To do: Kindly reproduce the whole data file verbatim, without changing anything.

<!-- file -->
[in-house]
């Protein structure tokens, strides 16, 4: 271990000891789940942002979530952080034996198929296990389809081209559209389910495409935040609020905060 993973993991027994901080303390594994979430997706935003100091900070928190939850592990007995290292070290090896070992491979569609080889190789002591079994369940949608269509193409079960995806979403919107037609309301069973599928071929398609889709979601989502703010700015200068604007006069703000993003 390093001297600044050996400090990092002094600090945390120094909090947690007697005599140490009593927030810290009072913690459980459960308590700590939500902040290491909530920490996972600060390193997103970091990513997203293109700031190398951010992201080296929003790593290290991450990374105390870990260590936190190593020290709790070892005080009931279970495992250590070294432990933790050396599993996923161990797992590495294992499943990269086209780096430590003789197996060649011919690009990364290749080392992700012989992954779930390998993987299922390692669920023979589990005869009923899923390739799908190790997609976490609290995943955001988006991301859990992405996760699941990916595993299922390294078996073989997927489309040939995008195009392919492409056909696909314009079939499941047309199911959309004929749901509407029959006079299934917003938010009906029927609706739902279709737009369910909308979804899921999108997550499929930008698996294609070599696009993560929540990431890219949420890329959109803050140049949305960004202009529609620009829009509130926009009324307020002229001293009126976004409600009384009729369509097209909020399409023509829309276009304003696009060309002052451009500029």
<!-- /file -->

[in-house]
């Protein structure tokens, strides 16, 4: 271990000891789940942002979530952080034996198929296990389809081209559209389910495409935040609020905060 993973993991027994901080303390594994979430997706935003100091900070928190939850592990007995290292070290090896070992491979569609080889190789002591079994369940949608269509193409079960995806979403919107037609309301069973599928071929398609889709979601989502703010700015200068604007006069703000993003 390093001297600044050996400090990092002094600090945390120094909090947690007697005599140490009593927030810290009072913690459980459960308590700590939500902040290491909530920490996972600060390193997103970091990513997203293109700031190398951010992201080296929003790593290290991450990374105390870990260590936190190593020290709790070892005080009931279970495992250590070294432990933790050396599993996923161990797992590495294992499943990269086209780096430590003789197996060649011919690009990364290749080392992700012989992954779930390998993987299922390692669920023979589990005869009923899923390739799908190790997609976490609290995943955001988006991301859990992405996760699941990916595993299922390294078996073989997927489309040939995008195009392919492409056909696909314009079939499941047309199911959309004929749901509407029959006079299934917003938010009906029927609706739902279709737009369910909308979804899921999108997550499929930008698996294609070599696009993560929540990431890219949420890329959109803050140049949305960004202009529609620009829009509130926009009324307020002229001293009126976004409600009384009729369509097209909020399409023509829309276009304003696009060309002052451009500029």